Too small to write in as my main notebook, the 3”x5” is perfect for side notes, insert earlier or later notes, or include this notes. Keyboard and trackpad on my desk but I need to write something down? No need to move keyboard and trackpad for my large notebook (which is too large for wee notes anyway.) Tucked away beneath my sloping desk when not needed. Beautiful.

My latest discovery and, though only days in, an evident and surprising lynch pin tool to my flow of thought.

I’ve tried nearly every pen out there. I find pens fussy, each in a unique, cantankerous way. They always draw attention to themselves. Not so the humble pencil. Even its need for sharpening every page or so promotes the flow of my thought — a pause to sharpen my tool and in the process unwittingly reflect on the big picture of what I’m writing, where I am, and where I’m going.

If there’s lead showing, a pencil will write. A pencil is unaffected by wet or cold. Pens may skip, spurt, stutter, or blot. Not so the humble pencil. Even a dull pencil is a needed break and requires a meditative removal of 1/32nd” to be sharp. To be sharp, I need that too from time to time.

So far I’ve recommended every pencil out there, including the gutter stubs outside the elementary school, save pencils at the local mini-golf (fingernails on chalkboard is a better experience). Yet I’m celebrating a pencil that not only isn’t free (as is the gutter stub), nor even 20 or 40 cents, but a whopping 180 cents. What gives? Wasn’t value part of the “simple” proposition? Yes. Indeed. Please, bear with me.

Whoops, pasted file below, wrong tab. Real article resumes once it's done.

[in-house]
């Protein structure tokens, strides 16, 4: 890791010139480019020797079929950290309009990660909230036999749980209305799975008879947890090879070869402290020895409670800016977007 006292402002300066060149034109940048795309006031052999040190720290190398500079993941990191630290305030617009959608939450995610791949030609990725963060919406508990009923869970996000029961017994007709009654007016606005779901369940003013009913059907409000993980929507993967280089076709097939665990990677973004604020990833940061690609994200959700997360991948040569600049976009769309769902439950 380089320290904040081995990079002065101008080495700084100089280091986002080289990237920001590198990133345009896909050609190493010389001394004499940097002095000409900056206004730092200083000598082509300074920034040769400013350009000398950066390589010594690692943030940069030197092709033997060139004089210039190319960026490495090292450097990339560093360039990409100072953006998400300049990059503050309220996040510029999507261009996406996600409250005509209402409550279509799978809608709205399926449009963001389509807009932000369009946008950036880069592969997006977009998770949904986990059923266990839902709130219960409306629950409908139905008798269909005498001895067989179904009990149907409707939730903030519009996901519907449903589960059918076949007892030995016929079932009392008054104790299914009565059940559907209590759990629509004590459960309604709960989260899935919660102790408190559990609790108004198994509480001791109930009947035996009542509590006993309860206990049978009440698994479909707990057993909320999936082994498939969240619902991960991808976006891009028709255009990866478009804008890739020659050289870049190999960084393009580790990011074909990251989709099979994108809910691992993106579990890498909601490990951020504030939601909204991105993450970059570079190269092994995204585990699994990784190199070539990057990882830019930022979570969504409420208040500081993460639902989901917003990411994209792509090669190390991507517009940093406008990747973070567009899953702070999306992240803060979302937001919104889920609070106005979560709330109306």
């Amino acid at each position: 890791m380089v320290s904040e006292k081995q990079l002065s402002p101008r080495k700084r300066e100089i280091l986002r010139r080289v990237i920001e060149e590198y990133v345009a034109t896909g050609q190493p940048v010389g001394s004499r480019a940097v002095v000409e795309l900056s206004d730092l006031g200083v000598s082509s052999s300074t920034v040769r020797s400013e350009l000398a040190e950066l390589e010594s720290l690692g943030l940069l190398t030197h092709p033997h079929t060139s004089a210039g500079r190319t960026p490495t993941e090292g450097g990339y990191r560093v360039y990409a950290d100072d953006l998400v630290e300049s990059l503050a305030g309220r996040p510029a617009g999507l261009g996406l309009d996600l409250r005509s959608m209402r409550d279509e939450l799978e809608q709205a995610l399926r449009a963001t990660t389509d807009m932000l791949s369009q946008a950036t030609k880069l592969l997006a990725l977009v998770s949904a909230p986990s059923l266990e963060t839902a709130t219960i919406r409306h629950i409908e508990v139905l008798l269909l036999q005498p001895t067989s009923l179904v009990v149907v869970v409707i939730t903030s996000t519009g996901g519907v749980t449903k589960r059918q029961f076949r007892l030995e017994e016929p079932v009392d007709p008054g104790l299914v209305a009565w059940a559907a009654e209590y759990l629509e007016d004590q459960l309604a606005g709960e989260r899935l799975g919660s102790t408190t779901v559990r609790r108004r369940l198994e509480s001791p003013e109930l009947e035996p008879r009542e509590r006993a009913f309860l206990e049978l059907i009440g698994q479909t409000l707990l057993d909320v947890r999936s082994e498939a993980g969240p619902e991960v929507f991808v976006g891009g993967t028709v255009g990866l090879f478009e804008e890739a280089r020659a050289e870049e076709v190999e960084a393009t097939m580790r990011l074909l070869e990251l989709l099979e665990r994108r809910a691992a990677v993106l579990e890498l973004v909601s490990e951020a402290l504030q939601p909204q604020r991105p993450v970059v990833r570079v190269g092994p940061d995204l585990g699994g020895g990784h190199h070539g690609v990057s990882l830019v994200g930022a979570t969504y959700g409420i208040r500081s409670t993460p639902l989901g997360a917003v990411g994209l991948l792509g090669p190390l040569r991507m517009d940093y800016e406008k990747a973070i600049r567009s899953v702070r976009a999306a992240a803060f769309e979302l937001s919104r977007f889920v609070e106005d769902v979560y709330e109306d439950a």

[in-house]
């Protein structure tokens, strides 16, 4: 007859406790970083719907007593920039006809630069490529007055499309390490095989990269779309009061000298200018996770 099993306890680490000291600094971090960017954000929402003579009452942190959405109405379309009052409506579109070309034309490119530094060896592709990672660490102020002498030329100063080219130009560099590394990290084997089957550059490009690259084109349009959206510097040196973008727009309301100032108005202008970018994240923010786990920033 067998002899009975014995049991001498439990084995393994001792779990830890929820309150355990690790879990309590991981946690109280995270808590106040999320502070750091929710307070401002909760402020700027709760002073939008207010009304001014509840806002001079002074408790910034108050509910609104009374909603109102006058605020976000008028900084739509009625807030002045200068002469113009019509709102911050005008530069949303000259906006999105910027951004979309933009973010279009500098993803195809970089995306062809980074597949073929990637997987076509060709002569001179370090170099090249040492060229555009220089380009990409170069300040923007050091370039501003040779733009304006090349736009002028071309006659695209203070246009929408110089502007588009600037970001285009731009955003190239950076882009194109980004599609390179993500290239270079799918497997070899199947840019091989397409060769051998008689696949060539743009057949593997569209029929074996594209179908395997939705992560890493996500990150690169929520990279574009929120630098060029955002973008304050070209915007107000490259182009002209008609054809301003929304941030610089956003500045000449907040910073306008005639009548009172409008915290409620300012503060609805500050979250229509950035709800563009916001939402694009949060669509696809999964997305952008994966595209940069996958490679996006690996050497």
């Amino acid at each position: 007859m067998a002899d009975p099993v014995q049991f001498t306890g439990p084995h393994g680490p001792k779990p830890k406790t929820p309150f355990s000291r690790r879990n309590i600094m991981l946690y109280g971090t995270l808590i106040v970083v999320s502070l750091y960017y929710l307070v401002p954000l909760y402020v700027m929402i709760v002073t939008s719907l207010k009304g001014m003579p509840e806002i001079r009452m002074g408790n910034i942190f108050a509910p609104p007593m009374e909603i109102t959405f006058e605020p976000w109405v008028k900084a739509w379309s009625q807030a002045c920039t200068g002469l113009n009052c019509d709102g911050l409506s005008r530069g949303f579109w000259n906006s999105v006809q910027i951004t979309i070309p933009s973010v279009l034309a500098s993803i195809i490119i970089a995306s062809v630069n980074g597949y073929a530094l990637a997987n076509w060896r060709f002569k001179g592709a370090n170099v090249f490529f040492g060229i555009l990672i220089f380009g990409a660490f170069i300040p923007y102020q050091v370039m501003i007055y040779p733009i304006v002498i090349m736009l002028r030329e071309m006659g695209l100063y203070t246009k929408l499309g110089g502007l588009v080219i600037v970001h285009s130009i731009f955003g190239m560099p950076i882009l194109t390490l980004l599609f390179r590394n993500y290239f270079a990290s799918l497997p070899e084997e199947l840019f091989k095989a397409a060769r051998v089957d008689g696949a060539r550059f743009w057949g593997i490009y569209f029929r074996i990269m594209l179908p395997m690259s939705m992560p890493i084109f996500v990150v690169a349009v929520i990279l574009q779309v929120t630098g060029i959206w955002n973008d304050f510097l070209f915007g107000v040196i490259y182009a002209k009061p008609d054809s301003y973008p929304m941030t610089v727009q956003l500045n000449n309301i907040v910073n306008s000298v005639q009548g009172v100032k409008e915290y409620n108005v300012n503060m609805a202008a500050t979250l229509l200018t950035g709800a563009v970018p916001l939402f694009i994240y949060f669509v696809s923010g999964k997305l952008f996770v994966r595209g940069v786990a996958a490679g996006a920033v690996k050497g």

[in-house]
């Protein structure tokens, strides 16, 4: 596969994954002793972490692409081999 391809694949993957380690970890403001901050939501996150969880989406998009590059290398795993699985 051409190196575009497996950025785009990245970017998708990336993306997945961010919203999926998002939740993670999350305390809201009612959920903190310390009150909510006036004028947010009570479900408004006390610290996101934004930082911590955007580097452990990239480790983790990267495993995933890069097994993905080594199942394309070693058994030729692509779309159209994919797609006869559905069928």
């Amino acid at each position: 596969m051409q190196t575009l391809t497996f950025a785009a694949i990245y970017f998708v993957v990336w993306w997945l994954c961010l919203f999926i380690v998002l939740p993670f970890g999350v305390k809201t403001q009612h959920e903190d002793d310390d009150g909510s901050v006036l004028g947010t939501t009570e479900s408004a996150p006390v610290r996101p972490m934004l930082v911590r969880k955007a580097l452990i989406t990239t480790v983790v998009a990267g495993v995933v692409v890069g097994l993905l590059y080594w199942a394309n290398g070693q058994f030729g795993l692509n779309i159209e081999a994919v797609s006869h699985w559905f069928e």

Could the 602 be more humble yet greater for it? Absolutely. A buck eighty a stick is pretentious. A glossy finish on the wood and shiny, fancy ferrule and eraser are all unnecessary distractions (never use the eraser — destroys the flow of thought. Cross out and move on.). Do not let poor choice in outward accoutrement deter or detract from the elegant simplicity of the essence awaiting beneath — a pencil’s pencil. The 602 is:

  • So smooth it writes like a gel pen (in the off moment when a gel pen works).
  • Hard enough to hold a tip for a page (with proper rotation), soft enough to be clear and dark. Writers take note, there may be room for a firmer writer’s pencil (their #24 special edition is just such a beastie — hopefully one that leads to a better writer’s pencil).
  • Invisible to use, once the beautiful and distracting ferrule and eraser are summarily decapitated.

I keep a dozen sharpened, ready to go, but find I prefer the gathering of thought encouraged by using a single pencil and sharpening it along the way, 1/32nd” at a time.

Danger!

Accessing God’s engineering often takes at least three months adjustment as the body shifts and strengthens for proper function. This is true of going barefoot, living with wolves, and taking up writing with a pencil.

Conclusion…

An indication of the combined efficacy of these thinking and writing tools is that before this synergistic union I hadn’t hand written more than a full 5x8 page in a sitting since elementary school, yet in the last week have written more than that each day. This post alone was written in a few hours and is over seven pages. In pencil, in a paper notebook, on a sloping desk. Total cost of pencil and paper used, $0.90 (3/4” pencil, 8 pages). God’s engineering. I’ve discovered my barefoot of thinking.

May God startle you with joy!